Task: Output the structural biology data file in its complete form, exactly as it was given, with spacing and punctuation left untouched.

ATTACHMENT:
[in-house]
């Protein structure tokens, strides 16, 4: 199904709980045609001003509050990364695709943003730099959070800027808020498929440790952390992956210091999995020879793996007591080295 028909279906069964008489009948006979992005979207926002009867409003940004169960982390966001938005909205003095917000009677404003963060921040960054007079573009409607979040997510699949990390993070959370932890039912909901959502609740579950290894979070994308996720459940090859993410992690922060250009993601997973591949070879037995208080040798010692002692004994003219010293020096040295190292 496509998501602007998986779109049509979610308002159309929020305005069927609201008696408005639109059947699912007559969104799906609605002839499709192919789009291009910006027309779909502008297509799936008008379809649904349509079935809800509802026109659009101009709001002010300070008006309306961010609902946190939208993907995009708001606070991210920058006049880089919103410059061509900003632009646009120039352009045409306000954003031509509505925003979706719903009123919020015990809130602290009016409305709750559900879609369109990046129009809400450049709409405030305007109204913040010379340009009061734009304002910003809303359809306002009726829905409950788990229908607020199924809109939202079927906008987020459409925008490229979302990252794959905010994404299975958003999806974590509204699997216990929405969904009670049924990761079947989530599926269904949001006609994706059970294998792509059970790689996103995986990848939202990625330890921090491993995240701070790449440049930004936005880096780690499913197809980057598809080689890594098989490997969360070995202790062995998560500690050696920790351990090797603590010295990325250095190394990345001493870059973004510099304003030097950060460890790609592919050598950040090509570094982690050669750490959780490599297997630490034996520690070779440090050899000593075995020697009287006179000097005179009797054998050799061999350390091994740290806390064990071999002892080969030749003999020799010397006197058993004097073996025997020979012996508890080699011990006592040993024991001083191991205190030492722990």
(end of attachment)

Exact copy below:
[in-house]
């Protein structure tokens, strides 16, 4: 199904709980045609001003509050990364695709943003730099959070800027808020498929440790952390992956210091999995020879793996007591080295 028909279906069964008489009948006979992005979207926002009867409003940004169960982390966001938005909205003095917000009677404003963060921040960054007079573009409607979040997510699949990390993070959370932890039912909901959502609740579950290894979070994308996720459940090859993410992690922060250009993601997973591949070879037995208080040798010692002692004994003219010293020096040295190292 496509998501602007998986779109049509979610308002159309929020305005069927609201008696408005639109059947699912007559969104799906609605002839499709192919789009291009910006027309779909502008297509799936008008379809649904349509079935809800509802026109659009101009709001002010300070008006309306961010609902946190939208993907995009708001606070991210920058006049880089919103410059061509900003632009646009120039352009045409306000954003031509509505925003979706719903009123919020015990809130602290009016409305709750559900879609369109990046129009809400450049709409405030305007109204913040010379340009009061734009304002910003809303359809306002009726829905409950788990229908607020199924809109939202079927906008987020459409925008490229979302990252794959905010994404299975958003999806974590509204699997216990929405969904009670049924990761079947989530599926269904949001006609994706059970294998792509059970790689996103995986990848939202990625330890921090491993995240701070790449440049930004936005880096780690499913197809980057598809080689890594098989490997969360070995202790062995998560500690050696920790351990090797603590010295990325250095190394990345001493870059973004510099304003030097950060460890790609592919050598950040090509570094982690050669750490959780490599297997630490034996520690070779440090050899000593075995020697009287006179000097005179009797054998050799061999350390091994740290806390064990071999002892080969030749003999020799010397006197058993004097073996025997020979012996508890080699011990006592040993024991001083191991205190030492722990």